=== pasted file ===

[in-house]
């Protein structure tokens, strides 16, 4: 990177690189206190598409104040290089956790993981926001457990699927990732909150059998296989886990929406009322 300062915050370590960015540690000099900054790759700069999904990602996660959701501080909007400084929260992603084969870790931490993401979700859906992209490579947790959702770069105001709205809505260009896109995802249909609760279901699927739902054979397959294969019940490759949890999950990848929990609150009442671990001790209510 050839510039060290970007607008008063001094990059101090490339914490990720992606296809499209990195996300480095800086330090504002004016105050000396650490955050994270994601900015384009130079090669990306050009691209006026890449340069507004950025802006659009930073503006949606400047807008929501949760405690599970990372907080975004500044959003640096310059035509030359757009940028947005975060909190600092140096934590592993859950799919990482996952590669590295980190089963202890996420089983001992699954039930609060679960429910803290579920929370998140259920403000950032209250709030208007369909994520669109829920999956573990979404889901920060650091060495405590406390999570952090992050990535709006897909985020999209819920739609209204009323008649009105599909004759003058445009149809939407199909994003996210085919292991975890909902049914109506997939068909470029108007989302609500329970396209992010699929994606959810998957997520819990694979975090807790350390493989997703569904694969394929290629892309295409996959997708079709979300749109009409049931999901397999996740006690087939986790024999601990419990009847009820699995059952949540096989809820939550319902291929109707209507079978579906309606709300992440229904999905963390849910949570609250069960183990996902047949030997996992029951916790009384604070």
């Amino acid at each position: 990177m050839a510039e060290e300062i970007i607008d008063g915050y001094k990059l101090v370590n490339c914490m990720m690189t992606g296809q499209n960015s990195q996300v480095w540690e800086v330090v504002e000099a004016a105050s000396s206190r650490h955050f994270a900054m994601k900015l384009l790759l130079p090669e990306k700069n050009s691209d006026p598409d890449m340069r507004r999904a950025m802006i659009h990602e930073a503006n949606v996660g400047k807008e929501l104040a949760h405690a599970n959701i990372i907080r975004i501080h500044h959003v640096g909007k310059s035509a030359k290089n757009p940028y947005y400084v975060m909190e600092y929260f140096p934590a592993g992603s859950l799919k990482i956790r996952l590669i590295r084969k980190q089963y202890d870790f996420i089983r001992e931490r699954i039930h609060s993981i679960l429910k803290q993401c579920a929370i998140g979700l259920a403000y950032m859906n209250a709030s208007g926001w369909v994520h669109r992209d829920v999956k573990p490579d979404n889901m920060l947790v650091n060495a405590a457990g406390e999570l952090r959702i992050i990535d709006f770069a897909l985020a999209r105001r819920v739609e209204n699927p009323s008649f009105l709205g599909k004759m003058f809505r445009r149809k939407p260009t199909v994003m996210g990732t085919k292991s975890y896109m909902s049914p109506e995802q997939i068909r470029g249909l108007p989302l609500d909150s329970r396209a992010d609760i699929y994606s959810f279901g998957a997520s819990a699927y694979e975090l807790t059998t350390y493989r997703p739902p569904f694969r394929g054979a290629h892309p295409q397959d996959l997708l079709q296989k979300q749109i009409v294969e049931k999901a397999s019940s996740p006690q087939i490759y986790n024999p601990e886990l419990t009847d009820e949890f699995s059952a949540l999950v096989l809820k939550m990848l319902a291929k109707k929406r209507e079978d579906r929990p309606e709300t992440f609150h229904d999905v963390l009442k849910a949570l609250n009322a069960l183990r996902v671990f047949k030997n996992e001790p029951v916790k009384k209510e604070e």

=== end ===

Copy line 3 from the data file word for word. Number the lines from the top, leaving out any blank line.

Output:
């Amino acid at each position: 990177m050839a510039e060290e300062i970007i607008d008063g915050y001094k990059l101090v370590n490339c914490m990720m690189t992606g296809q499209n960015s990195q996300v480095w540690e800086v330090v504002e000099a004016a105050s000396s206190r650490h955050f994270a900054m994601k900015l384009l790759l130079p090669e990306k700069n050009s691209d006026p598409d890449m340069r507004r999904a950025m802006i659009h990602e930073a503006n949606v996660g400047k807008e929501l104040a949760h405690a599970n959701i990372i907080r975004i501080h500044h959003v640096g909007k310059s035509a030359k290089n757009p940028y947005y400084v975060m909190e600092y929260f140096p934590a592993g992603s859950l799919k990482i956790r996952l590669i590295r084969k980190q089963y202890d870790f996420i089983r001992e931490r699954i039930h609060s993981i679960l429910k803290q993401c579920a929370i998140g979700l259920a403000y950032m859906n209250a709030s208007g926001w369909v994520h669109r992209d829920v999956k573990p490579d979404n889901m920060l947790v650091n060495a405590a457990g406390e999570l952090r959702i992050i990535d709006f770069a897909l985020a999209r105001r819920v739609e209204n699927p009323s008649f009105l709205g599909k004759m003058f809505r445009r149809k939407p260009t199909v994003m996210g990732t085919k292991s975890y896109m909902s049914p109506e995802q997939i068909r470029g249909l108007p989302l609500d909150s329970r396209a992010d609760i699929y994606s959810f279901g998957a997520s819990a699927y694979e975090l807790t059998t350390y493989r997703p739902p569904f694969r394929g054979a290629h892309p295409q397959d996959l997708l079709q296989k979300q749109i009409v294969e049931k999901a397999s019940s996740p006690q087939i490759y986790n024999p601990e886990l419990t009847d009820e949890f699995s059952a949540l999950v096989l809820k939550m990848l319902a291929k109707k929406r209507e079978d579906r929990p309606e709300t992440f609150h229904d999905v963390l009442k849910a949570l609250n009322a069960l183990r996902v671990f047949k030997n996992e001790p029951v916790k009384k209510e604070e």